After all the bad news we have published today regarding the offshore wind industry, here is some good news.
Just a month after the UK government confirmed it would spend £60m updating the infrastructure at ports to enable bigger and better wind farms to be built, the Scottish government has gone one further and announced a similar £70m fund.
According to Scottish first minister Alex Salmond:
The offshore wind industry is seeking leadership and immediate support from government and the Scottish Government is determined to provide that, as we have done for the last three years. Today I am delighted to announce – and open for business – Scotland’s £70 million National Renewables Infrastructure Fund. The fund covers infrastructure relating to manufacturing and test/demonstration facilities.
I broke the story this morning that since 2003, energy companies had been forced to sign potentially damaging contracts if they wanted to lease a part of the seabed on which to build an offshore wind farm.
The terms of the lease stipulated that the Crown Estate, on the government’s request, could force them to terminate the lease, without compensation, if the plot was needed for oil and gas works.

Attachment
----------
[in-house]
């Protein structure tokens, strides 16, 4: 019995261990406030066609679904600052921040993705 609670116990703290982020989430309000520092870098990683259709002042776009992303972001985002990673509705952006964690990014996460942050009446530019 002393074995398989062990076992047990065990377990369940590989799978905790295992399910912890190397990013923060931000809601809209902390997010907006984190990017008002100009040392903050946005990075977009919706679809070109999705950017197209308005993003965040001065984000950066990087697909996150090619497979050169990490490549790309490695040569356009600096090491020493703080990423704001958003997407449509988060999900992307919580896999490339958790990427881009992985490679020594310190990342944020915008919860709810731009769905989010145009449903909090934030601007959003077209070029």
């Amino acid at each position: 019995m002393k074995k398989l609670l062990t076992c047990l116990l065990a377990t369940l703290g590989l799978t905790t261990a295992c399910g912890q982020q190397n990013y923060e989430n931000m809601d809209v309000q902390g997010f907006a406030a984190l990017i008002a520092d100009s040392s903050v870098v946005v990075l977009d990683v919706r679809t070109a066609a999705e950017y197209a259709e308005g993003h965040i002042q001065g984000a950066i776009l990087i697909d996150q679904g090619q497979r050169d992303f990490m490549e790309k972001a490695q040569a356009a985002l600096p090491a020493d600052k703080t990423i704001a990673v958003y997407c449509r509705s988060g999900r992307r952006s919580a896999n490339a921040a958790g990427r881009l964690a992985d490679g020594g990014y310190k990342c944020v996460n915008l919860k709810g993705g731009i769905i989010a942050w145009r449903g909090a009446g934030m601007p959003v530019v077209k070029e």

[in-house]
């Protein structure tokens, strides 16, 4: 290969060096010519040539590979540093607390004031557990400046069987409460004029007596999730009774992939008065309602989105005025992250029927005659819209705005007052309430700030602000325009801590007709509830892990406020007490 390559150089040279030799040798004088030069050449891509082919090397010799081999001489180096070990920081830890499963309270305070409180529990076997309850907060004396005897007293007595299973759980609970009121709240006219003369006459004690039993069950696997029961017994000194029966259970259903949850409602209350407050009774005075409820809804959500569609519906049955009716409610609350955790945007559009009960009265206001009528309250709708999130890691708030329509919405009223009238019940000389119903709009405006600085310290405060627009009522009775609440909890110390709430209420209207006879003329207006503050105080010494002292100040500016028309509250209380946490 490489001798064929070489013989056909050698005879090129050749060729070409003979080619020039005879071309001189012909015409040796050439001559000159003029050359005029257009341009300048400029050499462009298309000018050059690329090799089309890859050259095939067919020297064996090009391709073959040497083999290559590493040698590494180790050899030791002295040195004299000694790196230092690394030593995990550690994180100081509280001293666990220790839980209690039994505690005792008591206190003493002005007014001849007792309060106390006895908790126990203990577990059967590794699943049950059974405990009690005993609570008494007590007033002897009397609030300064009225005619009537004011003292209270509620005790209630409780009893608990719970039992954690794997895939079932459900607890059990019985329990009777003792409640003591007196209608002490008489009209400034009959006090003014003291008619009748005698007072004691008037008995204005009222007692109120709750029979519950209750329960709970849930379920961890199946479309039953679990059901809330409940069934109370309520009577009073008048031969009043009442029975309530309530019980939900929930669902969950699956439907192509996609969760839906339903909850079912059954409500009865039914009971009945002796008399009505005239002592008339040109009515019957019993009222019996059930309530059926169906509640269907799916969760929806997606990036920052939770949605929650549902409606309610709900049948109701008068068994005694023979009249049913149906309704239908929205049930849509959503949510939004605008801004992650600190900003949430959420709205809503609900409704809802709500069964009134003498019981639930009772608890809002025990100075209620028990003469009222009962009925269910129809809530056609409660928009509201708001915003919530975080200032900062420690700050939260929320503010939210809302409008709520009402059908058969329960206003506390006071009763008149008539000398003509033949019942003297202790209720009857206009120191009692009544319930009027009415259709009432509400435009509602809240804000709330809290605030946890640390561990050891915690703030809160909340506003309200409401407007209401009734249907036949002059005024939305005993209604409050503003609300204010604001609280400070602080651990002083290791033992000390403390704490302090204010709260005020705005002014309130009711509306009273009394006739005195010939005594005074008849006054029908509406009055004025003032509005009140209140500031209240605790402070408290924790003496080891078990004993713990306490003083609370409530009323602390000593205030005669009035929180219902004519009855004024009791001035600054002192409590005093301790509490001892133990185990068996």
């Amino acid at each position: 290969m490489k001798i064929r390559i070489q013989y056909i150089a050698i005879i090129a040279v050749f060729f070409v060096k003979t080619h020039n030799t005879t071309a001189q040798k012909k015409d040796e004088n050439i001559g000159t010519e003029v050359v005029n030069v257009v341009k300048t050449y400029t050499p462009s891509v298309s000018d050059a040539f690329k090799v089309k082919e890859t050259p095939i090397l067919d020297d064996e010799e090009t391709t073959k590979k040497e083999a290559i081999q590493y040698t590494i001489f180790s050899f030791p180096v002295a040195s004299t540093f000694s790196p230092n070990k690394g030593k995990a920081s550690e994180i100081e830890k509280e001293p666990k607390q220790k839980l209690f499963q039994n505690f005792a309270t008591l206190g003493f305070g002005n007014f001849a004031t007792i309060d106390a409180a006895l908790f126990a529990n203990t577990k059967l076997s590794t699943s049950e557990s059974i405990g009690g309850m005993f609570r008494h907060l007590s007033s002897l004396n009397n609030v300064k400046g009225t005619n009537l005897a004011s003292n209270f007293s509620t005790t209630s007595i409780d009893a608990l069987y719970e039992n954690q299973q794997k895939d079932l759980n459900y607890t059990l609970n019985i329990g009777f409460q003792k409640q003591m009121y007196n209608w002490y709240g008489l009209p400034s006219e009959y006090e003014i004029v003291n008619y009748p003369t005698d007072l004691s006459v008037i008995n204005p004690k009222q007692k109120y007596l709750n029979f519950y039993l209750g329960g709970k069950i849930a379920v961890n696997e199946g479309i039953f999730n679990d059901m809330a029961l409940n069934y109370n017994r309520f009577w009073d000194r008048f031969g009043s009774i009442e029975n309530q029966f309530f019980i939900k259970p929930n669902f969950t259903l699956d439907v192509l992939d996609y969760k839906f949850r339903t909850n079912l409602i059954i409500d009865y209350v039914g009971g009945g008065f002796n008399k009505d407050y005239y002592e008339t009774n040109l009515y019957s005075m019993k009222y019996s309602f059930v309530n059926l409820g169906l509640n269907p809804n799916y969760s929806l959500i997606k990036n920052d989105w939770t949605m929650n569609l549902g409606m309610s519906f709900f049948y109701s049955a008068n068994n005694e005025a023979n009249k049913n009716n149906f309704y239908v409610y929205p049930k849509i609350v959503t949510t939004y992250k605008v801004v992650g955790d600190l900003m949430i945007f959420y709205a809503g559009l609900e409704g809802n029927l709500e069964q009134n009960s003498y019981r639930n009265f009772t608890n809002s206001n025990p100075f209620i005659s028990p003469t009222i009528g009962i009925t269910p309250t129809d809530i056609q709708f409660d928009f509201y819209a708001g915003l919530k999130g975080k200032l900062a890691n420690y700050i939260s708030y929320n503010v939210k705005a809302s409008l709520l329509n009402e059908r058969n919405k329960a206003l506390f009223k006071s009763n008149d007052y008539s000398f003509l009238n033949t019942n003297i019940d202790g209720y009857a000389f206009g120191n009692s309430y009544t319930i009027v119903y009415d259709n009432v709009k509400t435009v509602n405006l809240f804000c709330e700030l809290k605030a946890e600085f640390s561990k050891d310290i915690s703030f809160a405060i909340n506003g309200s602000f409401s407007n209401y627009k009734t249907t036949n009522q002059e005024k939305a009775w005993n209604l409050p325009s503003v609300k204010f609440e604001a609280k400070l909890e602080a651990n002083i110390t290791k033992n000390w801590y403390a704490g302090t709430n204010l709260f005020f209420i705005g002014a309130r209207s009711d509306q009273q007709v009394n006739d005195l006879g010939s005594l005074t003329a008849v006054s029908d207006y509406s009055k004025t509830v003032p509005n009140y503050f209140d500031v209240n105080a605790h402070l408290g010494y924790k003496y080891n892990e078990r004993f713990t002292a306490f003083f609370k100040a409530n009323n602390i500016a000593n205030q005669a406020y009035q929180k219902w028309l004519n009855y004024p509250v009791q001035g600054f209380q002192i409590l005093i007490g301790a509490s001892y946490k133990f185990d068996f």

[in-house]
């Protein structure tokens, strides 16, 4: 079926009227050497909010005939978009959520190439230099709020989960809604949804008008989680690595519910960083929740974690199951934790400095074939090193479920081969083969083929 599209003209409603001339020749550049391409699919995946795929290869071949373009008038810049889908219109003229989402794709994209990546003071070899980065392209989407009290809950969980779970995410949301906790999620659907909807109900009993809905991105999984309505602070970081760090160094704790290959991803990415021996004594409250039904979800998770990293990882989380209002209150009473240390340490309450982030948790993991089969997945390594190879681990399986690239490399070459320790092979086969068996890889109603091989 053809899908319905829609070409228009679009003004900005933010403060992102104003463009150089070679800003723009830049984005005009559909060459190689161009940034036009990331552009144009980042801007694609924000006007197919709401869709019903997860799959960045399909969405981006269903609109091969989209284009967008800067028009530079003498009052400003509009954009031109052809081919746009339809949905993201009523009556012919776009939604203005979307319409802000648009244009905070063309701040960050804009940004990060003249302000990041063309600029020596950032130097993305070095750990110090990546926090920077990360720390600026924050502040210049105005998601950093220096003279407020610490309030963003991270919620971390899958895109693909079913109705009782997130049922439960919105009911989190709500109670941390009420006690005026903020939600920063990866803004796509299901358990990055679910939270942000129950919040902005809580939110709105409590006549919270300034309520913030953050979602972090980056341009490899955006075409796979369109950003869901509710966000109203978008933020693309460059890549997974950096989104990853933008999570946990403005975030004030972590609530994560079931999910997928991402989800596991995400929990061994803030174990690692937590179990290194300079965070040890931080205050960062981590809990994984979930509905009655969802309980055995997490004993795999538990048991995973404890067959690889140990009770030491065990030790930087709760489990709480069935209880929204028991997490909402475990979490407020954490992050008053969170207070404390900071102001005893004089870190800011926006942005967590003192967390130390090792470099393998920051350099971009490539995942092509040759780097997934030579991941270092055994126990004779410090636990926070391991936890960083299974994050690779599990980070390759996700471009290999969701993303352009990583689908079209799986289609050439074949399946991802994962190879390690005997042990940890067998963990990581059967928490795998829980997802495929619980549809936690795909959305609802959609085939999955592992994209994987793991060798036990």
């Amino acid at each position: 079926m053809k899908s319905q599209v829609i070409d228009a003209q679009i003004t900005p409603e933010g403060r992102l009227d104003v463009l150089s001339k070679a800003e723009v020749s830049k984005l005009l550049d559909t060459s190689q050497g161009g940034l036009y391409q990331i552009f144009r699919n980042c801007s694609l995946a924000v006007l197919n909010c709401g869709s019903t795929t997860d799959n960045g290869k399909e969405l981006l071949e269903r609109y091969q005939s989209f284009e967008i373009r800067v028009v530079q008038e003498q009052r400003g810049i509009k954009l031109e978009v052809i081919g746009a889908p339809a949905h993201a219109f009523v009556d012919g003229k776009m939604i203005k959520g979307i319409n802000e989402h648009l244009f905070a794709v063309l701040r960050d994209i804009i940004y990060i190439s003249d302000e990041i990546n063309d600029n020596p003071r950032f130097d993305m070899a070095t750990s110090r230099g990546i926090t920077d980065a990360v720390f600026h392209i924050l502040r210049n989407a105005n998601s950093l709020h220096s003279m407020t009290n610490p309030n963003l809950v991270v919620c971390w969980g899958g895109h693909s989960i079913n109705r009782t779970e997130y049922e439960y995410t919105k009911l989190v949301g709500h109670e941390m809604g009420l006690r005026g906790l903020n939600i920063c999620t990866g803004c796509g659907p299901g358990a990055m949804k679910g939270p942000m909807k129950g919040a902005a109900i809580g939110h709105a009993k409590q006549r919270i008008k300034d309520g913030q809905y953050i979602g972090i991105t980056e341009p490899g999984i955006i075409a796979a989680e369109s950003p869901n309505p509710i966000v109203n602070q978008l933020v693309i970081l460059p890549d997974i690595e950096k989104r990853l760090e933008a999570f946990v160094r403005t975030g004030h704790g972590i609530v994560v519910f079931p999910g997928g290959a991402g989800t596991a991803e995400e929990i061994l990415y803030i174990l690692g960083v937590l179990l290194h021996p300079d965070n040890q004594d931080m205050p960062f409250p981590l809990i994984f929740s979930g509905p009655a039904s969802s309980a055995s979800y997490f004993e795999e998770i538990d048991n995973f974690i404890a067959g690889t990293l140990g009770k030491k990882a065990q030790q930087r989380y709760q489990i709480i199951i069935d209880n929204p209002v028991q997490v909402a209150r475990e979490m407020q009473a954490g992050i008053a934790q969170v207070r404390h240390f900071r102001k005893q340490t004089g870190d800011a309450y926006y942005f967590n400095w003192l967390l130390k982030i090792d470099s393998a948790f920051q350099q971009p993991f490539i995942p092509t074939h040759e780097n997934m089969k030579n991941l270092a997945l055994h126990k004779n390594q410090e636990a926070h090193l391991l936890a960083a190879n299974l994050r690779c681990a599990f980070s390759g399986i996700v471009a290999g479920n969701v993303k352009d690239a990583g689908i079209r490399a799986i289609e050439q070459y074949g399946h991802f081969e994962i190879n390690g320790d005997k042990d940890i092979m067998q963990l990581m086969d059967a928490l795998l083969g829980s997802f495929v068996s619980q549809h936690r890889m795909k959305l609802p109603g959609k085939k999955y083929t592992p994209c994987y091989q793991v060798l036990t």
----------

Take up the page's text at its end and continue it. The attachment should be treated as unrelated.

Today, energy minister Charles Hendry has been defending the system to the FT, saying he expected oil and gas companies to find a way of getting on with the offshore wind industry.
“We would expect compensation [from the oil and gas companies], getting them to find a way to work together.”
The Falkland oilers fanclub aren’t giving up even though Desire Petroleum has suffered another setback.
On Tuesday, the company said it had been forced to plug and abandon the sidetrack well at the Rachel prospect because of technical issues.
The offshore wind industry was delighted last month when the government confirmed it would spend £60m to redevelop Britain’s port infrastructure.
As he announced the decision, David Cameron said:
I want us to be a world leader in offshore wind energy. We are making these investments so that major manufacturers will decide that this is the place they want to come and build their offshore wind turbines. This investment is good for jobs and growth, and good for ensuring we have clean energy.
But as offshore wind becomes a more prominent part of the UK’s energy mix, it suddenly finds itself in competition with giants from the oil and gas industry.